Despite the existence of a regulatory framework, the degradation of living resources has been taking place since even before this document was drafted, signed and recognized by States. In sum, a Convention[7] was not enough to prevent us from continuing the overexploitation of these resources.

It should be remembered that “the history of humanity has as a backdrop the struggle to, in short, overcome the problem of scarcity of resources in the face of changing and growing needs”[8]. Furthermore, it should be noted that food has been used as a weapon (food as a weapon) since time immemorial. As such, there is one more reason not to increase food insecurity and, as a consequence, preventing the cycle of degradation of marine biodiversity from continuing is essential.

Still swimming in this stream, the international environment shows that the intensification of disputes for maritime areas, for sources of freshwater, energy, and food cannot be neglected, seeing the increase in human activities, due to economic and population growth[9]. Therefore, there is a possibility of conflicts involving maritime areas and food being generated or intensified.

It is by no means intended to say that initiatives such as international agendas and conventions are unnecessary, but rather that they are insufficient. The objective of this text, therefore, is to bring to the reader the awareness of the possible situation of food insecurity if one does not look at the ocean more carefully. The impact, this time, will be on the plate: hunger can, indeed, be present even more strongly in human beings’ daily lives.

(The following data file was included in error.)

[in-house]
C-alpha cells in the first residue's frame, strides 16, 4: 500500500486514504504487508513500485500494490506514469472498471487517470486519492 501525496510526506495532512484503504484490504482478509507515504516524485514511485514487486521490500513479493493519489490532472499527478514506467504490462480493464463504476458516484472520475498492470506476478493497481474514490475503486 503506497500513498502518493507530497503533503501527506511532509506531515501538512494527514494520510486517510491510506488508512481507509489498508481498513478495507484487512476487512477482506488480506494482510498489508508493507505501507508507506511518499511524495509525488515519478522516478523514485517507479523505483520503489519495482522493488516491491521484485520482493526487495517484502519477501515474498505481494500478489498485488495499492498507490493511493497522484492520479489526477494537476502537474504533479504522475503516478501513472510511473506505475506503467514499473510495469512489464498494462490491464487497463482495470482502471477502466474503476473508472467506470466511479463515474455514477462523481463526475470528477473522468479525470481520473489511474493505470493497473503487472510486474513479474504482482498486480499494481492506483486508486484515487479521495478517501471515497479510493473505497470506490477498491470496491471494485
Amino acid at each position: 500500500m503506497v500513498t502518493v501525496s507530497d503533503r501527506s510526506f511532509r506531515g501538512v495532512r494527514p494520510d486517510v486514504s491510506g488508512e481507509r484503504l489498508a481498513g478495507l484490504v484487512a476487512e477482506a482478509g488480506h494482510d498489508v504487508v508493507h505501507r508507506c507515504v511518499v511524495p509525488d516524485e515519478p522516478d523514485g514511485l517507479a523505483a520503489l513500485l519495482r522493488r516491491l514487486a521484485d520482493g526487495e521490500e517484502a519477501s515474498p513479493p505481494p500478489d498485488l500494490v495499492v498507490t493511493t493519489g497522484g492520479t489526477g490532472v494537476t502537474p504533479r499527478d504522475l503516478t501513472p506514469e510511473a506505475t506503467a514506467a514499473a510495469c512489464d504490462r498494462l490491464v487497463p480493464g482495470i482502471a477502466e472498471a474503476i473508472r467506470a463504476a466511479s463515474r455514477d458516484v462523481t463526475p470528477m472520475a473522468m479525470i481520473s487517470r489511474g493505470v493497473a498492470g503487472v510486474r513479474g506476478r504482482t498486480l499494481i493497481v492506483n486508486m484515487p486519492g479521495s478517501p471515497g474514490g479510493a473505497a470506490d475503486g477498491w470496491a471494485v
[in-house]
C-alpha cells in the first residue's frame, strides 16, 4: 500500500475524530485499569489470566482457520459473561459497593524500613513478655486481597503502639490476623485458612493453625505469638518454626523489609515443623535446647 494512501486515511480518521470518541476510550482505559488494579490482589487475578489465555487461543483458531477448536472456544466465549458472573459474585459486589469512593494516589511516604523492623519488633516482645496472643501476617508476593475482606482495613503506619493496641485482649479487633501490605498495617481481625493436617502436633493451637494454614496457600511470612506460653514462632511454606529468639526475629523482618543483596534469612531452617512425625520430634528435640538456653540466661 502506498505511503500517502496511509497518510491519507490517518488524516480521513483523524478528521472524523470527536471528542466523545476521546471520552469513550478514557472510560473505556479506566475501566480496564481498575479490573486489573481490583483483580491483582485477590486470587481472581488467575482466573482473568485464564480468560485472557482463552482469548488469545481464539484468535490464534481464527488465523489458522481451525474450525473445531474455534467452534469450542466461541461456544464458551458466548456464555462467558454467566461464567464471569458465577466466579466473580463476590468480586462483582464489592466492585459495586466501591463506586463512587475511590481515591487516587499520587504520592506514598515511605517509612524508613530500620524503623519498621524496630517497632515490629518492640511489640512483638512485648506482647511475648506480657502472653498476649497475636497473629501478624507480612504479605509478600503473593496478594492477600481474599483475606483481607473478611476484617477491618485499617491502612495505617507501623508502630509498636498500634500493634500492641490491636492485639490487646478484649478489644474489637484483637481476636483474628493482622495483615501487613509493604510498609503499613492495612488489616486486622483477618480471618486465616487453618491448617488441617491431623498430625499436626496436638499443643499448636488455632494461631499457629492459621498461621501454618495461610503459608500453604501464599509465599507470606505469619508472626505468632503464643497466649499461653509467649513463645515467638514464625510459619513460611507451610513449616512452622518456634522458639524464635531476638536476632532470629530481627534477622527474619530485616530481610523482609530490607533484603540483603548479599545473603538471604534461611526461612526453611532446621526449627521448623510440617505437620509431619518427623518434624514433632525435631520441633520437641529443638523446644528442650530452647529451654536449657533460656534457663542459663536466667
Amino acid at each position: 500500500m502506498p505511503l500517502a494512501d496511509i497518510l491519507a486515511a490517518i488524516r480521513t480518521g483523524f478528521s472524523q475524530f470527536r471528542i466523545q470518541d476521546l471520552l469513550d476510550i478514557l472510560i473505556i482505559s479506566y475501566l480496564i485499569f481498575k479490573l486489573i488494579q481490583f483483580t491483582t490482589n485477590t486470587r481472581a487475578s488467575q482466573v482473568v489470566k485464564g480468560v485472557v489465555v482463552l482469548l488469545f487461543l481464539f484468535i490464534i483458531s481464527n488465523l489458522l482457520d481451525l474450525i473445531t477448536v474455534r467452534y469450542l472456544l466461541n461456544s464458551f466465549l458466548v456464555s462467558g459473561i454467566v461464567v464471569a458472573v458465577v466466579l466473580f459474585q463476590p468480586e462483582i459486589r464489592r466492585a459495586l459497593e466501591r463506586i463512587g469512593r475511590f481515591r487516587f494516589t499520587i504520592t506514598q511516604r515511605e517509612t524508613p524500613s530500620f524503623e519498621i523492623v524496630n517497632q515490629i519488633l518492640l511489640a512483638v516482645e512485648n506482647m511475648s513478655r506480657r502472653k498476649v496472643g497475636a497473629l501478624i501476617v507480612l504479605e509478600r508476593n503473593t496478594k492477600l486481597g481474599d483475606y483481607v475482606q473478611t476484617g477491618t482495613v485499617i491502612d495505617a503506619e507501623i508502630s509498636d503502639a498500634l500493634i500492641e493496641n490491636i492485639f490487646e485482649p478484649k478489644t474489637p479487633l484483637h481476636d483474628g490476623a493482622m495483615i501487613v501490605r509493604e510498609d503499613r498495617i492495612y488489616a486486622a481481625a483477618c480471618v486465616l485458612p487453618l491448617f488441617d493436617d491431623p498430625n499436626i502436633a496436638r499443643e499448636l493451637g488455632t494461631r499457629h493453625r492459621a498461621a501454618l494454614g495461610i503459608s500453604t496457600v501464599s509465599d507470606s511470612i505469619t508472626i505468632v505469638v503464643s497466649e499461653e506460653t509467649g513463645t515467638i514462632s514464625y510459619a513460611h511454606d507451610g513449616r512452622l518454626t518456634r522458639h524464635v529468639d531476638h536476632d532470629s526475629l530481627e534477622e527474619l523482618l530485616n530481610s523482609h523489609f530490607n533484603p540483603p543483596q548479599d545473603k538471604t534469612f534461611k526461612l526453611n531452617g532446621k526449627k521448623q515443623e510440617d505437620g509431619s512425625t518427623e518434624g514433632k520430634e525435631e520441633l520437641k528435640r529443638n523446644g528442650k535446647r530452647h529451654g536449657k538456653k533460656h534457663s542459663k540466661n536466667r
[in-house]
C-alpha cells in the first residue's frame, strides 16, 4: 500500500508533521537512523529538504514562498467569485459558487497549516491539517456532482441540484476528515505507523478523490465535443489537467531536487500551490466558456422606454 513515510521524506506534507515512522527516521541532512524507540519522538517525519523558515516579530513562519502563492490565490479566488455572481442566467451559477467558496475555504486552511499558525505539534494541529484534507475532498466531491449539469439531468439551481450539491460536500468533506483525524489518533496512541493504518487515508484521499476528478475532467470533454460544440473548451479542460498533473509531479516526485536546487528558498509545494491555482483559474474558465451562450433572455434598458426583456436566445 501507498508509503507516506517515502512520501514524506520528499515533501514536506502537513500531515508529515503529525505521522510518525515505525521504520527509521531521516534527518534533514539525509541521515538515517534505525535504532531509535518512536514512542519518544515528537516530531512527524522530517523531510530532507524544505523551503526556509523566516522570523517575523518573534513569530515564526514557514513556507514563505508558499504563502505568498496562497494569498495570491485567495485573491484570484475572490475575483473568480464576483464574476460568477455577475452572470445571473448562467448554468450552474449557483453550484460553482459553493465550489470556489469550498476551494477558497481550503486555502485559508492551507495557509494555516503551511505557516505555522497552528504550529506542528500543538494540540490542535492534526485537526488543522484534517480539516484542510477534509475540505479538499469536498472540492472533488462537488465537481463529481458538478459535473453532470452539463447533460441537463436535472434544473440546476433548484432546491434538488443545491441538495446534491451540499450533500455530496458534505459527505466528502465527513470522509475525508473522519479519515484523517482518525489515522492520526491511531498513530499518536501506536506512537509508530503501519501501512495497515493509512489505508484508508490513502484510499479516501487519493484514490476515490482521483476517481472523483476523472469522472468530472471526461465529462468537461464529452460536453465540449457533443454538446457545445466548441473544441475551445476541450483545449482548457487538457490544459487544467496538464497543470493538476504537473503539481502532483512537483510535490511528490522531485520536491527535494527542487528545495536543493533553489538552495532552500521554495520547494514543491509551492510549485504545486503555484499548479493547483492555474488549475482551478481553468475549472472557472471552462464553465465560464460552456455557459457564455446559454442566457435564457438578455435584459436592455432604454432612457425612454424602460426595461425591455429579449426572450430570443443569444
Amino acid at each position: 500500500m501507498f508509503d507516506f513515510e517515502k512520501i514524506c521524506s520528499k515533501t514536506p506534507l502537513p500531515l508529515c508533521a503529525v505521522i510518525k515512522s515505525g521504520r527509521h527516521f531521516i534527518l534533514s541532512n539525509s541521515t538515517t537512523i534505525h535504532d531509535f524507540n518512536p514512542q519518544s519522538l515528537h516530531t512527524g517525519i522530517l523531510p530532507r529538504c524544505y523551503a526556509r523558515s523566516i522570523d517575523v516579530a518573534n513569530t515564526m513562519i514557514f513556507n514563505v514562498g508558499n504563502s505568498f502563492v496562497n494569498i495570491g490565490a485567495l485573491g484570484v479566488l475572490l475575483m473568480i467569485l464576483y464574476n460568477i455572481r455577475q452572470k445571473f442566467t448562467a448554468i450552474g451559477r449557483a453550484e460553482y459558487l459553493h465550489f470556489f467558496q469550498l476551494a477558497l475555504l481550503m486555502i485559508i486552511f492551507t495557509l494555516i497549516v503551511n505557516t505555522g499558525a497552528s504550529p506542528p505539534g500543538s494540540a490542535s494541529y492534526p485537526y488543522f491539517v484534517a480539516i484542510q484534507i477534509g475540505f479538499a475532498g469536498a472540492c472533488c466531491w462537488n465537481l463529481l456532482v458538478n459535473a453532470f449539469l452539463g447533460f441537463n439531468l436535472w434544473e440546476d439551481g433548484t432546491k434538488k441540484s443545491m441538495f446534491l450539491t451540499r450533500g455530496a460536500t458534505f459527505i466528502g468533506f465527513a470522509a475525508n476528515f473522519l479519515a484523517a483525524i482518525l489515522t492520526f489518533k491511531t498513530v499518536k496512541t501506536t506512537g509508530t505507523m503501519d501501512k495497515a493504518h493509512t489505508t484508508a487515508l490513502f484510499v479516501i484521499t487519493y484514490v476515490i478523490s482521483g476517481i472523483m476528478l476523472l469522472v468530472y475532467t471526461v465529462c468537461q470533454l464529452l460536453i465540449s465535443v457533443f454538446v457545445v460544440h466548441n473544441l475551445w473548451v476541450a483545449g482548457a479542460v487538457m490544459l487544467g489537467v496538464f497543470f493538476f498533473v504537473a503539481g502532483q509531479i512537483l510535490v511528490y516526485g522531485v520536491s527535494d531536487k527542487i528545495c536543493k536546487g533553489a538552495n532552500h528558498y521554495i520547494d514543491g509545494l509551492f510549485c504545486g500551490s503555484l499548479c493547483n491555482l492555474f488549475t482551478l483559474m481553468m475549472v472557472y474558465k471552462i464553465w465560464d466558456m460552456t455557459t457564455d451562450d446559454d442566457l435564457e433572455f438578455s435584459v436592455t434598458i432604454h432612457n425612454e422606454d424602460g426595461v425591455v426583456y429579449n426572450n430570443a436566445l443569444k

The title of this column is a contribution of Wallace Santana (Researcher at NEPEDIMA/UERJ).


Cover image: Freepik: Available in: <a href=’’>Padrão foto criado por –</a>

[1] FAO. Declaração de Roma Sobre a Segurança Alimentar Mundial e Plano de Acção da Cimeira Mundial da Alimentação. World Food Summit. Roma, 1996. Available in:

[2] FAO. The future of food and agriculture: trends and challenges. Rome: FAO, 2017.

[3]  MUTEIA, H. Segurança Alimentar no Contexto de uma Economia Sustentável. Cadernos Adenauer, Rio de Janeiro, v.13, n.1, p.95-107. 2012. Available in:

[4] On the context of overexploitation, it should be read as fishing – both legal and illegal (IUU fishing). However, it was decided not to bring this theme into this column, as it is a very complex subject that can be addressed in a later opportunity.

[5] PÉREZ, Daniel Vidal; LAMEIRAS, Fortunato Lobo. Agricultura Como Componente da Política de Segurança Nacional Brasileira. Revista da Escola Superior de Guerra, v. 35, n. 73, p. 96-123, jan./abr. 2020

[6] UN. Decade of Ocean Science for Sustainable Development. Available in: The Decade of Ocean Science for Sustainable Development (

[7] It should be observed that it took a few decades to reach the final text of UNCLOS. One of the issues of disagreement was in relation to fish stocks. This topic was the subject of parallel agreements and, only after these, the Convention was signed by the States.

[8] ESG. Fundamentos do Poder Nacional. Escola Superior de Guerra. Rio de Janeiro: ESG, 2019.

[9] BRASIL. Política Nacional de Defesa. Brasília: Ministério da Defesa, 2016 (free translation).